Shoulder Pain

Shoulder Pain, Rotator Cuff syndrome, Tendonitis, Bursitis, and Impingement Syndrome.

These closely related conditions may occur alone or together. If the rotator cuff (the muscles that twist the arm) and bursae ( bags of fluid that stop the muscles rubbing on the bones) are inflamed, and swollen, they may become squeezed between the head of the humerus (upper arm bone) and the acromion (top of the shoulder blade). Repeated movement of the arms, or the aging process of the muscles and tendons of the shoulder can lead to shoulder pain.  Impingement syndrome occurs when the rotator cuff tendons rub against the roof of the shoulder, the acromion.


The shoulder is made up of  the scapula (shoulder blade), the humerus (upper arm bone), and the clavicle (collarbone).

The rotator cuff muscles are called: the supraspinatus, infraspinatus, teres minor, and subscapularis, and attach to the bones of the shoulder .They help move the arm outwards and rotate the arm. They also help keep the bones of the arm closely together to prevent injury.
A bursa ( sac of liquid to prevent tendons and muscles fraying as they rub over bones) is located between the acromion and the rotator cuff tendons, to stop them rubbing against each other.

Shoulder Impingement Syndrome

Impingement is when the tendons or bursa are pinched between the humerus (arm bone) and the acromion (top bone of the shoulder).

When the arm is used above shoulder height everyone will get a bit of impingement, but this normally doesn’t cause any trouble. However, with prolonged or repeated movements, the structures can get worn, inflamed and painful. This can also cause swelling and pain in the bursa.

With wear and tear bony outgrowths called spurs can occur which further irritate the area.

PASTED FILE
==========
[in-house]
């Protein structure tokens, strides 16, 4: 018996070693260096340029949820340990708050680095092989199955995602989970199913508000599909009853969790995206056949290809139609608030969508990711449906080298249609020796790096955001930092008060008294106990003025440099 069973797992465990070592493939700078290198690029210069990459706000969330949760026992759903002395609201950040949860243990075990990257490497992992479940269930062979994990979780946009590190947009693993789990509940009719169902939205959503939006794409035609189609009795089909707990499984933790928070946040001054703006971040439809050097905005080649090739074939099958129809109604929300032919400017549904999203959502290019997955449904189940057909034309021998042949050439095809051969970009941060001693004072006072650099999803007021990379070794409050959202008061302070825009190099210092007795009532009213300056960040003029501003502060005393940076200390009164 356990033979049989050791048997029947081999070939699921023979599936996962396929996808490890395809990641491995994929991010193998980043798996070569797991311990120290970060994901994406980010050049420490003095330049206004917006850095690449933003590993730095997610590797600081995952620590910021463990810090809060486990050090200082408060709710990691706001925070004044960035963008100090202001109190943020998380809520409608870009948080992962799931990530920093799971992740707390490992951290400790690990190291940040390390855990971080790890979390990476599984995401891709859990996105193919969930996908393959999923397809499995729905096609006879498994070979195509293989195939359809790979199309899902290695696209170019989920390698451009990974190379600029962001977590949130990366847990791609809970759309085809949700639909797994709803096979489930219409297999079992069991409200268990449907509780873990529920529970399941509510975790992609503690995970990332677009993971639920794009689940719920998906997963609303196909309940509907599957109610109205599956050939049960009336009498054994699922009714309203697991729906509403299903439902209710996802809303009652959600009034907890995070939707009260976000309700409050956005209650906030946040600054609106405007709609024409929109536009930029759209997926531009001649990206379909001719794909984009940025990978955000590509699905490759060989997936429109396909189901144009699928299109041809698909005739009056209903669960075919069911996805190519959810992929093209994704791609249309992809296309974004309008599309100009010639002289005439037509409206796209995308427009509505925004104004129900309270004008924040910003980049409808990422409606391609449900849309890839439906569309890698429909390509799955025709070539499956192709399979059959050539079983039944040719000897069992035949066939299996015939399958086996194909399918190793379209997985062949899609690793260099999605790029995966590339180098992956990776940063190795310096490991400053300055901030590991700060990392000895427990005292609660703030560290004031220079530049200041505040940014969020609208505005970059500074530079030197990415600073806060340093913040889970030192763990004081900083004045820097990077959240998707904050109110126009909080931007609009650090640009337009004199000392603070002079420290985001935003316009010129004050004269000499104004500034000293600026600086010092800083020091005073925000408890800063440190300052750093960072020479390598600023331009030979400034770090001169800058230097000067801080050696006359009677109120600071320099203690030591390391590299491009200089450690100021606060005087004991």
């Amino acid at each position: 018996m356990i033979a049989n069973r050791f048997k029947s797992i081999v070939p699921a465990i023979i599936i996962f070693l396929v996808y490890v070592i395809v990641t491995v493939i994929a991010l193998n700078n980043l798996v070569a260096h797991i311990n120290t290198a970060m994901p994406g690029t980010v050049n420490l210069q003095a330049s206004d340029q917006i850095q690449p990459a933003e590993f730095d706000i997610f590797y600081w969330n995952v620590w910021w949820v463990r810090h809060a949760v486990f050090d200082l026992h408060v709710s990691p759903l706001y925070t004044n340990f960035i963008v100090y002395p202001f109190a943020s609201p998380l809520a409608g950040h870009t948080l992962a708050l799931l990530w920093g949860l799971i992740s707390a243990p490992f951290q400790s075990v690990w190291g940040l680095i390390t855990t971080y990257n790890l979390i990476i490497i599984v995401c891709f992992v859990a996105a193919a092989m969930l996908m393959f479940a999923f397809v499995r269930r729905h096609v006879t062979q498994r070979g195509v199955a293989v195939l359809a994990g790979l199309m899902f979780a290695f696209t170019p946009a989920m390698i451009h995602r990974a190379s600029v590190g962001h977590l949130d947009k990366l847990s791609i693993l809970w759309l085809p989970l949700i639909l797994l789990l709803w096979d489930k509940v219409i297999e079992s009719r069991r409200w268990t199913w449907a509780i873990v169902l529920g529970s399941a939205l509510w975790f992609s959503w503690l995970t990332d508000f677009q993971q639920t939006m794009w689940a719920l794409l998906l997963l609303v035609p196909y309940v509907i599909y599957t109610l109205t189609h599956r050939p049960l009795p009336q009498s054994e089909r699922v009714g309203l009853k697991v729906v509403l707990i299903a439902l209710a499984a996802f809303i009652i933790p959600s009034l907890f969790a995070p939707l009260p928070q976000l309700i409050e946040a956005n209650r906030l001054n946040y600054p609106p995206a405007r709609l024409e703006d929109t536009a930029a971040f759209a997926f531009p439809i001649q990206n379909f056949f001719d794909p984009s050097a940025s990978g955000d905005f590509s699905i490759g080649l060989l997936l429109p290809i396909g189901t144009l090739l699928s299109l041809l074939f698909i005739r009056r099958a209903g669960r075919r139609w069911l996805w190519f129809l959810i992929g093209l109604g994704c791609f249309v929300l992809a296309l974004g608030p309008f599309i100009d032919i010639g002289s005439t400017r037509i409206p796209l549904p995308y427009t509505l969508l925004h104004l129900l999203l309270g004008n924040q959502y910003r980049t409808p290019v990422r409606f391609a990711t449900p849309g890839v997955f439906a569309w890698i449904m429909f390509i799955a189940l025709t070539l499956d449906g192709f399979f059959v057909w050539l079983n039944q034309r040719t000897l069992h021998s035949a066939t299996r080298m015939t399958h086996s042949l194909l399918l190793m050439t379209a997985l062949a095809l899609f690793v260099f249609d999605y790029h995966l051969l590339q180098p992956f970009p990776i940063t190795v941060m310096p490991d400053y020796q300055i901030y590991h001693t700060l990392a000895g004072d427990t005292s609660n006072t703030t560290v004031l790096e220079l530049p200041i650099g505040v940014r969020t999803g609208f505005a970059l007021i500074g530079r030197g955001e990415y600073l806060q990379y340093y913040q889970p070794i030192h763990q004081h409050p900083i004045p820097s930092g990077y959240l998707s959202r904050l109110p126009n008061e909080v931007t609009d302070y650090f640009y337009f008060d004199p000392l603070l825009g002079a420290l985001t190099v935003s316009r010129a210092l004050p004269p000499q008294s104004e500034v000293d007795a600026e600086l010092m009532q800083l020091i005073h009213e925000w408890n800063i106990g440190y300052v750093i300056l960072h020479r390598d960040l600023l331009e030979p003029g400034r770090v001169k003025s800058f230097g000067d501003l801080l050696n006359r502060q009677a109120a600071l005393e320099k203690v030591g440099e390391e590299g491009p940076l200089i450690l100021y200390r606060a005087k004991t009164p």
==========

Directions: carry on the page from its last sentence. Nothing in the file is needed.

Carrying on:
In the early stages you will find the shoulder just aches, particularly when moving your arm outwards or reaching for your back pocket. Later you may notice that lying on the affected side wakes you up.

You may also notice that your arm becomes stiffer and more painful as it gets worse.

Sometimes the supraspinatus tendon can become so worn that it snaps leading to weakness in the arm.

Diagnosis and Treatment

Your Osteopath will take a careful case history and then examine you in great detail, noting your ranges and quality of movement. He will do minor tests for trapped nerves, ranges of movement and power, and in rare cases may request an X ray or MRI scan.

When a diagnosis has been reached , your Osteopath will discuss the treatment options with you.

Although shoulder pain can be serious, the vast majority of injuries are not and can easily be helped by your Osteopath. He should normally be able to reduce your symptoms to a pain-free level and give you advice and exercise to help prevent future problems. NB Shoulder problems can take a very long time to settle down, 3-6 months would not be unusual. The sooner you seek treatment the quicker you will be better. It was once said by the tennis player John McEnroe’s Osteopath “that a shoulder problem will take one month to settle for every week you leave it!” Although not strictly true it can act as a fair rule of thumb!

This is one of the most common conditions that Osteopaths treat and often a patient can be helped by carefully prescribed Osteopathic treatment and advice! Sometimes a cortisone injection or surgery would be the preferred option but your Osteopath will be able to advise you on this.